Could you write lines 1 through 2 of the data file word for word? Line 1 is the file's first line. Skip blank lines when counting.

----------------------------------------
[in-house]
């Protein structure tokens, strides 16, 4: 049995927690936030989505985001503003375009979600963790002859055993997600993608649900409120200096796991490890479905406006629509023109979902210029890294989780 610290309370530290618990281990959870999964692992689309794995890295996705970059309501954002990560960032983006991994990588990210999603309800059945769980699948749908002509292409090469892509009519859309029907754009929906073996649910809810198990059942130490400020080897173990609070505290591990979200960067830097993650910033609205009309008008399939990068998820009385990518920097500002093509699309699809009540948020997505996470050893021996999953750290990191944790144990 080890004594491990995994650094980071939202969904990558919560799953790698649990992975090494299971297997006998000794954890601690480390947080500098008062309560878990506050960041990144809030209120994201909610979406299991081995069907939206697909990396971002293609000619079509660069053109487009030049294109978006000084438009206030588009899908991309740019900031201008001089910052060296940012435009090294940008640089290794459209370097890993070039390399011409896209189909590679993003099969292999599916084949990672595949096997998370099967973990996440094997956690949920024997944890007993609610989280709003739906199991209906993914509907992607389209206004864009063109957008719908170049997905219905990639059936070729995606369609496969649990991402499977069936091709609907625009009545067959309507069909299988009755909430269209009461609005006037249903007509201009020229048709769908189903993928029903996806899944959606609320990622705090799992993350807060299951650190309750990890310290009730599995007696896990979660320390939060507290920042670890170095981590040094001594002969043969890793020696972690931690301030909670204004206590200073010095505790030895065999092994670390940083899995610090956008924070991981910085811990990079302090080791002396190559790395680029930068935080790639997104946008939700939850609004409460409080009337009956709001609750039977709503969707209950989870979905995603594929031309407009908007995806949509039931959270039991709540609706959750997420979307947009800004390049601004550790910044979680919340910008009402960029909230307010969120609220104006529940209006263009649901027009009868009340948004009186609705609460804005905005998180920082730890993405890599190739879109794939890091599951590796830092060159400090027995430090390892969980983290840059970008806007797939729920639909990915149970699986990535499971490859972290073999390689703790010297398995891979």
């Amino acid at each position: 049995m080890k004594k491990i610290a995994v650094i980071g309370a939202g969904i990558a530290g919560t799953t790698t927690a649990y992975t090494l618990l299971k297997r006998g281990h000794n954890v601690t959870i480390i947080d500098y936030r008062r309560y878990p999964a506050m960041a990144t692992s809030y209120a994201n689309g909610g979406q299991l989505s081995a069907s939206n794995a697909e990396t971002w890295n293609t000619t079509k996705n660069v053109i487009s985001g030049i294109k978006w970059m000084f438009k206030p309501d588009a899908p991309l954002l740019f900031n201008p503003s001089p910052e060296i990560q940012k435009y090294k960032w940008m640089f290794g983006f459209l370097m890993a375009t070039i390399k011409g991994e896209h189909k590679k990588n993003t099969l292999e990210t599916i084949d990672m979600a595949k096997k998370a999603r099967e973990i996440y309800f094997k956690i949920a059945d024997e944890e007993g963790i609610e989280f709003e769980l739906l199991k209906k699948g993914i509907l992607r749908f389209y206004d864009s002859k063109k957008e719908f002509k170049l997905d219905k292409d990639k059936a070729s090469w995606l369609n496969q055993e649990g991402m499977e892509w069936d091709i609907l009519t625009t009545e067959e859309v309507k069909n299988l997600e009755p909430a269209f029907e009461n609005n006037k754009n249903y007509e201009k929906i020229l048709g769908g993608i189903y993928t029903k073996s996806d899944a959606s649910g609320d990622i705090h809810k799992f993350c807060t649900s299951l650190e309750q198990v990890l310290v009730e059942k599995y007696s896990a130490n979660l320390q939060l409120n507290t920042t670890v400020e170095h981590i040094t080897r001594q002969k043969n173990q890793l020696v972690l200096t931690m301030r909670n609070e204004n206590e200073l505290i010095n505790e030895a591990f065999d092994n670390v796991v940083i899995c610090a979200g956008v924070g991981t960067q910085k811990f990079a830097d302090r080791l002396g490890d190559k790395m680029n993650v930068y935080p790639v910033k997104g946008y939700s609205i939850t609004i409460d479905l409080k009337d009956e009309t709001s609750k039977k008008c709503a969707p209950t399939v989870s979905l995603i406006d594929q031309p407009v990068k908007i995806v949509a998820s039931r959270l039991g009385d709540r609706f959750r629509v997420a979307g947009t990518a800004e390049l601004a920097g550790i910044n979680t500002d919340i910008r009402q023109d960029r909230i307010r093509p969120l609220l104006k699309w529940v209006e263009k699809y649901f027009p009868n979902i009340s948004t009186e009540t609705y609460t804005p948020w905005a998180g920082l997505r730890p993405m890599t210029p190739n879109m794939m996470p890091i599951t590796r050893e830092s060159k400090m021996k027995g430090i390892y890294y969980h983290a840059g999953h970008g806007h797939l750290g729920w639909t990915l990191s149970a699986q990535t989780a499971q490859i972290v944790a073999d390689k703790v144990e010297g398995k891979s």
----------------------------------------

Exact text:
[in-house]
């Protein structure tokens, strides 16, 4: 049995927690936030989505985001503003375009979600963790002859055993997600993608649900409120200096796991490890479905406006629509023109979902210029890294989780 610290309370530290618990281990959870999964692992689309794995890295996705970059309501954002990560960032983006991994990588990210999603309800059945769980699948749908002509292409090469892509009519859309029907754009929906073996649910809810198990059942130490400020080897173990609070505290591990979200960067830097993650910033609205009309008008399939990068998820009385990518920097500002093509699309699809009540948020997505996470050893021996999953750290990191944790144990 080890004594491990995994650094980071939202969904990558919560799953790698649990992975090494299971297997006998000794954890601690480390947080500098008062309560878990506050960041990144809030209120994201909610979406299991081995069907939206697909990396971002293609000619079509660069053109487009030049294109978006000084438009206030588009899908991309740019900031201008001089910052060296940012435009090294940008640089290794459209370097890993070039390399011409896209189909590679993003099969292999599916084949990672595949096997998370099967973990996440094997956690949920024997944890007993609610989280709003739906199991209906993914509907992607389209206004864009063109957008719908170049997905219905990639059936070729995606369609496969649990991402499977069936091709609907625009009545067959309507069909299988009755909430269209009461609005006037249903007509201009020229048709769908189903993928029903996806899944959606609320990622705090799992993350807060299951650190309750990890310290009730599995007696896990979660320390939060507290920042670890170095981590040094001594002969043969890793020696972690931690301030909670204004206590200073010095505790030895065999092994670390940083899995610090956008924070991981910085811990990079302090080791002396190559790395680029930068935080790639997104946008939700939850609004409460409080009337009956709001609750039977709503969707209950989870979905995603594929031309407009908007995806949509039931959270039991709540609706959750997420979307947009800004390049601004550790910044979680919340910008009402960029909230307010969120609220104006529940209006263009649901027009009868009340948004009186609705609460804005905005998180920082730890993405890599190739879109794939890091599951590796830092060159400090027995430090390892969980983290840059970008806007797939729920639909990915149970699986990535499971490859972290073999390689703790010297398995891979």